Celebrating midwives and the valuable role they play
Sarah Mossler is passionate about the strength women show in their transition to motherhood.
The Calvary Public Hospital Clinical Flow Manager of Maternity said the change in life circumstances from being a woman to also being a mother was powerful, and she was called to support women to feel empowered and have choices during that process.
“Everything changes – everything is heightened,” she explained.
“In our modern world there is a lot of pressure on women and how they make that change and the choices they make. So, giving them the right information and evidence and supporting them to make those choices and advocating for them is really important in that time.”
Sarah, who has been a midwife since 2010, said midwives played a valuable role on the pathway to motherhood.
“Midwives form a partnership with the woman from the beginning of her pregnancy, and whether it is the same midwife or a different one, they will have continuity of care through the antenatal period,” she said.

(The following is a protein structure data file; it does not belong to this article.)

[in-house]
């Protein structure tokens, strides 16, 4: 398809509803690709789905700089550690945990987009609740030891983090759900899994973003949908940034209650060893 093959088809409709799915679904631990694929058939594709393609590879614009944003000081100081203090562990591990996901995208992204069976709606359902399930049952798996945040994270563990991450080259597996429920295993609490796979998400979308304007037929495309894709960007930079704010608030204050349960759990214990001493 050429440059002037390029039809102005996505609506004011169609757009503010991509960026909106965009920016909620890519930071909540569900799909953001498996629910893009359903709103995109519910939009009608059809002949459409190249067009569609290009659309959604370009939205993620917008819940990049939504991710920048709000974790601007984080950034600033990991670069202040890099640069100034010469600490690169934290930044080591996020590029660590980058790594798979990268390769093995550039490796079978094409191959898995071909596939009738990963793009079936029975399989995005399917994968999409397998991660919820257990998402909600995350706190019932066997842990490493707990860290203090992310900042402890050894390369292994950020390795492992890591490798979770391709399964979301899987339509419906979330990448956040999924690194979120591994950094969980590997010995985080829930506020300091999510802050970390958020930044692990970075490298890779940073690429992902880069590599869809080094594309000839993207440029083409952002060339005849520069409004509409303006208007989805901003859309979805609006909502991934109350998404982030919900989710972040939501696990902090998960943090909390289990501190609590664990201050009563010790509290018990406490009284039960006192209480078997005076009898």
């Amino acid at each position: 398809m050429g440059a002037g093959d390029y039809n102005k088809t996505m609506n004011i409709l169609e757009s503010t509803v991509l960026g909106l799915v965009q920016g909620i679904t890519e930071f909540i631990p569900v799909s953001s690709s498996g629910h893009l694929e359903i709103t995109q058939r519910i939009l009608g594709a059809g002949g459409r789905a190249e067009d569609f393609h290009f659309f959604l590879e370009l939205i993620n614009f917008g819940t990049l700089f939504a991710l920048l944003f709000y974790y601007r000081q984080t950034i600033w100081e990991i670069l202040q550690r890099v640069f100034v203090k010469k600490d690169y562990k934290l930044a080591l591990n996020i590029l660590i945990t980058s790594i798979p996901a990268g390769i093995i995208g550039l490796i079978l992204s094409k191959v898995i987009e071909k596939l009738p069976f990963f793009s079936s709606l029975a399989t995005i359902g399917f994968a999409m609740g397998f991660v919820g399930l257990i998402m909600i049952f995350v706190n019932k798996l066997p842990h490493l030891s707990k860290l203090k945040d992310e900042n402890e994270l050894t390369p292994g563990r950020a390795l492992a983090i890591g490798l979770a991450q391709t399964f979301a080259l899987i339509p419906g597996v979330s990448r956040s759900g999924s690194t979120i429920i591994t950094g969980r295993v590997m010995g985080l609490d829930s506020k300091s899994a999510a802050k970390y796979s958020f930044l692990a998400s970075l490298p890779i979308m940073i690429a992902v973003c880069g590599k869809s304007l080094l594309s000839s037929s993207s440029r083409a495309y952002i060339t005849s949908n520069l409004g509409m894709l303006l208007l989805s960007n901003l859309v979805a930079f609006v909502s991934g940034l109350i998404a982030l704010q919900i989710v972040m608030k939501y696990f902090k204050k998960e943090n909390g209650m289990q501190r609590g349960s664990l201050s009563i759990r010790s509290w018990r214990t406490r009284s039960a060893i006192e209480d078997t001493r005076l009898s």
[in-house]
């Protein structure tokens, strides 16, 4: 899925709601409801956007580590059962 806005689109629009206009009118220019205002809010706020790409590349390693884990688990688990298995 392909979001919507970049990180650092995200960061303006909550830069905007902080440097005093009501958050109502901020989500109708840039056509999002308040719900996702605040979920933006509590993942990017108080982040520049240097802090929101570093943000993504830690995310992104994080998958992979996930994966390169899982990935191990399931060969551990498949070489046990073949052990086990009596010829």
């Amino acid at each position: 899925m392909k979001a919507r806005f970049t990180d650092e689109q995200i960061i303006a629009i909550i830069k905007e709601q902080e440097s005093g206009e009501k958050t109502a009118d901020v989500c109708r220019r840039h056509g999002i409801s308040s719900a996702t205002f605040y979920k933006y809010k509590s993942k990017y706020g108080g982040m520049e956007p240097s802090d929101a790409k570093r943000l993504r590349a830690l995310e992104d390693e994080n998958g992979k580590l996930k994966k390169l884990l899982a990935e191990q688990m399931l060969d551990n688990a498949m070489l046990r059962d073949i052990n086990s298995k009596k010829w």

“Then there are midwives working in our birthing unit and our continuity program providing birth and postnatal care.”
Sarah began work with Calvary around fifteen months ago, drawn by the hospital’s reputation for a supportive culture.
“They really live their values,” she said.
“Since being here, I have seen that, and I have appreciated the comfort and support that I have received.”
As the world marked International Day of the Midwife on 5 May, Sarah said it was important to celebrate the profession.
“I think it is an important thing to recognise that midwifery is an autonomous profession. It is nice to recognise it globally, as not everywhere do midwives have the same presence as they do in Australia and New Zealand,” she noted.
“It is a way, internationally, to see that it is a profession. We do have a purpose. We do have value. It is a celebration – midwives work really hard around the clock. We are not the highest paid profession, so it is important to celebrate and even to recruit, as it is getting harder to recruit to the healthcare profession.”
The rewards of midwifery, Sarah said, were numerous.
“Babies are the best part,” she laughed.
“I cuddle a lot of babies. My favourite is actually the moment of birth and the strength and power and exhilaration from the mother, and also the other parent. I have a big weak spot when dads cry. And just a moment of bonding and the looks the baby gives the mum when they know who they are and they can hear their voice.”